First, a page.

Province reacts to accidental death, inquest
Reposted from a story written on June 29, 2012 by Ben Ingram
After a coroner’s inquest into the accidental death of 76-year-old Joan Andrews made nine recommendations to improve conditions, Social Development minister Stephanie Cadieux reacted to calls for a more accountable Community Living BC (CLBC).
“My sympathies go out to the family and loved ones of Ms. Andrews. We appreciate the Coroner’s work on bringing these recommendations forward, and we are taking a serious look to determine what actions we can take,” Cadieux said.
The inquest was held between June 11 and 15 before coroner Matthew Brown.
Andrews died Feb. 10, 2011, as a consequence of a blunt force injury to the right side of her head. She had fallen out of bed and her death was found to be accidental.
The jury’s nine recommendations to CLBC included the implementation of a training program for home care providers.
Another major theme on the list was a call to amend current standards and increase the frequency of home visits.
“We want all individuals supported by CLBC to feel safe, secure and respected, and these recommendations will be helpful to make sure this is the case,” said Cadieux, who was unable to arrange an interview, but relayed a statement through a ministry official.
Her opponent, Social Development critic Nicholas Simons, said he was “shocked” that a formal training program for homecare providers had yet to materialize.
The Powell River – Sunshine Coast MLA accused the government of recruiting home care providers from Craigslist — a popular, anonymous classified listings website.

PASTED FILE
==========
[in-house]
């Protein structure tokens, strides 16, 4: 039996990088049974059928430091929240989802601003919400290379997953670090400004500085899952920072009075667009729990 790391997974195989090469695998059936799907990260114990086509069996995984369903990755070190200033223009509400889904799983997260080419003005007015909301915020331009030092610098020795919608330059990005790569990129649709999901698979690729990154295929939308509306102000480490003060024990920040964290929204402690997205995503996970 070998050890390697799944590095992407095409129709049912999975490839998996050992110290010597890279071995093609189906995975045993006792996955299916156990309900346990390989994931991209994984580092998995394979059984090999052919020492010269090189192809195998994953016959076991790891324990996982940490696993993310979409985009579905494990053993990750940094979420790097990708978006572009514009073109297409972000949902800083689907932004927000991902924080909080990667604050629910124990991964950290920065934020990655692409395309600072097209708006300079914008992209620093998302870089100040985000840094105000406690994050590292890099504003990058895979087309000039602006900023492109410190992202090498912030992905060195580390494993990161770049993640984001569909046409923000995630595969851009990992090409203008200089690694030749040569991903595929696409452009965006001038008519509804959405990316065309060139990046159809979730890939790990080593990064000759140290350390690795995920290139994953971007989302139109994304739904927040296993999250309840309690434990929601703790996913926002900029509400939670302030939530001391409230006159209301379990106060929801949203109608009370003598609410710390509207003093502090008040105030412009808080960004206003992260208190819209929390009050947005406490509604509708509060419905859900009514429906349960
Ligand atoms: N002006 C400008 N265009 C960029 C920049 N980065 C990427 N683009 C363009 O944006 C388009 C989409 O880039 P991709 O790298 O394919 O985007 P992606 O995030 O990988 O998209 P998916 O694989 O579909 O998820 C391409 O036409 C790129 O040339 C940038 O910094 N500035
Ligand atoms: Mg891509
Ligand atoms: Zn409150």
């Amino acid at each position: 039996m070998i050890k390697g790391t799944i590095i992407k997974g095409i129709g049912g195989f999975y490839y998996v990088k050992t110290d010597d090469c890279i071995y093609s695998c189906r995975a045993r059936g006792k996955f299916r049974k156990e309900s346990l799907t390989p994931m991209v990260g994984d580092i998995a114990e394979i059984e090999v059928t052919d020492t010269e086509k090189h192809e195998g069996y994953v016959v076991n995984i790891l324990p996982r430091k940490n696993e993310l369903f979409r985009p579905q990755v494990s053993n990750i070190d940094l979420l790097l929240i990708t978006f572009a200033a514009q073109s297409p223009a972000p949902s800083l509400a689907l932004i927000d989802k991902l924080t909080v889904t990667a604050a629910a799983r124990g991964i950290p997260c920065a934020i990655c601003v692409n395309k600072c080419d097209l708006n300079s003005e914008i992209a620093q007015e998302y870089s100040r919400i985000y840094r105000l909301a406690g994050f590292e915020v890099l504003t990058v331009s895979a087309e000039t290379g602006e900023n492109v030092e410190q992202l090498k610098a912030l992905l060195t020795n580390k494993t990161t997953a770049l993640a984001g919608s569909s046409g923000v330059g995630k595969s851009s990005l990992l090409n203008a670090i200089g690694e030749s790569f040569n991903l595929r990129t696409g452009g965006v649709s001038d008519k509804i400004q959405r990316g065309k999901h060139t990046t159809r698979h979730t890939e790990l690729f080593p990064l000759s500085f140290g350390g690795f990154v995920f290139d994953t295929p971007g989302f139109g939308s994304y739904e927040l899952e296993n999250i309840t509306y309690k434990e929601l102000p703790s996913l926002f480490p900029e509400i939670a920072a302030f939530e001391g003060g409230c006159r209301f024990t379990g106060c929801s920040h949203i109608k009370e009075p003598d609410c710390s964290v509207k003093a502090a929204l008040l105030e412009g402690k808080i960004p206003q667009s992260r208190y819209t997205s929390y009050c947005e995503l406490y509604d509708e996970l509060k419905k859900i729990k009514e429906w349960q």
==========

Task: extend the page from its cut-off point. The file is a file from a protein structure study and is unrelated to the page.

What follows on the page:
“Even foster parents who take in your typical child, and in most cases have kids of their own, have to take specialized training,” he argued.
Simons said the blame rested with leadership and he called for an external review of CLBC.
When asked if he thought government could get adequate value for the money it has spent on Community Living, Simons argued that “the government is responsible for ensuring they are getting the results they want.
“The people who work in the Community Living sector are the lowest paid public workers and when one sees the responsibilities they have, we know their work, while rewarding in many ways, is often difficult,” he said.
One such worker is Sunshine Coast Association for Community Living (SCACL) executive director Glen McLughan.
With experience dating back to as early as 1974, McLughan has not only witnessed the birth and evolution of group homes in this province, he helped create the first ones.
“We did that with no money. I went out and worked as an apprentice bricklayer and brought my pay cheque home, pooled our money and brought people out of institutions,” he said.
One of those institutions was New Westminster’s Woodlands Psychiatric Hospital.
Around 1988, McLughan was given “a key to a rented house and a cheque to open up a bank account,” before he brought three patients from Woodlands to their new home.
To make ends meet and provide for those he had become responsible for, McLughan was forced to turn to his mother for supplies, raiding her kitchen for things like pots and pans.
McLughan has taken aim at the Crown corporation model, which he argued has only served to politicize the CLBC leadership.
More opportunities for responsibility and accountability would be had if services were to be provided directly through a ministry, like Children and Family Development or Social Development, he said.
“I provide hard service on the ground to people in need, so I don’t really care how I get contracts,” said McLughan, who shared his personal opinion on the matter. “Give me the resources to serve the people who want service from me.”
Mia’s thoughts- Here’s a thought British Columbia, Close disgusting centers like the Pearson center and put stricter controls and others and bring their standards into the 21st century. Make sure any person who works in home care actually knows what the hell they’re doing and when deaths or injury happen investigate with intelligence and the law not a broom and a rug. Maybe then you’ll be surprised when things run efficiently they cost less!